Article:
Solar photovoltaic technologies convert solar energy into useful energy forms by directly absorbing solar photons—particles of light that act as individual units of energy—and either converting part of the energy to electricity (as in a photovoltaic (PV) cell) or storing part of the energy in a chemical reaction (as in the conversion of water to hydrogen and oxygen).
Solar cells are devices that convert sunlight directly into electricity. Solar cells are made of layers of semiconductor materials similar to those used in computer chips. When sunlight is absorbed by these materials, the solar energy knocks electrons loose from their atoms, allowing the electrons to flow through the material to produce electricity. A brief animation titled "Sunlight to Electricity" that shows how a solar cell works is available on the Animations page of the Department of Energy Solar Energy Technologies Web site.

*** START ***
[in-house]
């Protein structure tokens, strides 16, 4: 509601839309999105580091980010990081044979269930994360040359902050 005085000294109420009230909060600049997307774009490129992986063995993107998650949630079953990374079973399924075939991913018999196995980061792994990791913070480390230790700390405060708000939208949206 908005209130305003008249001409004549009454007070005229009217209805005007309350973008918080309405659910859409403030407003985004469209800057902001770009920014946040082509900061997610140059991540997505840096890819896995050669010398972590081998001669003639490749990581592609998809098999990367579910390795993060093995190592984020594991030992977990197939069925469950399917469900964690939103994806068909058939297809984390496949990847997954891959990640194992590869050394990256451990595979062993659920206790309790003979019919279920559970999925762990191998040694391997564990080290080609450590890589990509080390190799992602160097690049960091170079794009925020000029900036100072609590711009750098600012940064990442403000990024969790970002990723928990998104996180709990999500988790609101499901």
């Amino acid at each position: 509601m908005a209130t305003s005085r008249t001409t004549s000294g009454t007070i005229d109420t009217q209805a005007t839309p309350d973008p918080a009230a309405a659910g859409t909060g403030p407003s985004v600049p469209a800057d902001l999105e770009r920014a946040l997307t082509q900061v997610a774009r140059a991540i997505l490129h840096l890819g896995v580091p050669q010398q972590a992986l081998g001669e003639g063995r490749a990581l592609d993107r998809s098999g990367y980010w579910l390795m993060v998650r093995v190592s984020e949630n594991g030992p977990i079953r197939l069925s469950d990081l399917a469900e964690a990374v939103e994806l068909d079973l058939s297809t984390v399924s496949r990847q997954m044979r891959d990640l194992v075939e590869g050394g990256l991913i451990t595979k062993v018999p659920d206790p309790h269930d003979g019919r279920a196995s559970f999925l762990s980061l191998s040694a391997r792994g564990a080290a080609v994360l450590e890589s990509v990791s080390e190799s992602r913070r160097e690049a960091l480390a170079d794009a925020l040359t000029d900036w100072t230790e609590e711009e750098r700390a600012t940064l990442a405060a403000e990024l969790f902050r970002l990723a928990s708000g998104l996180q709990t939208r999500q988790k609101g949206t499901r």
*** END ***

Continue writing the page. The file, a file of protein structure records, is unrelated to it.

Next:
Solar cells are generally very small, and each one may only b
e capable of generating a few watts of electricity. They are typically combined into modules of about 40 cells; the modules are in turn assembled into PV arrays up to several meters on a side. These flat-plate PV arrays can be mounted at a fixed angle facing south, or they can be mounted on a tracking device that follows the sun, allowing them to capture more sunlight. For utility-scale electricity generating applications, hundreds of arrays are interconnected to form a single, large system.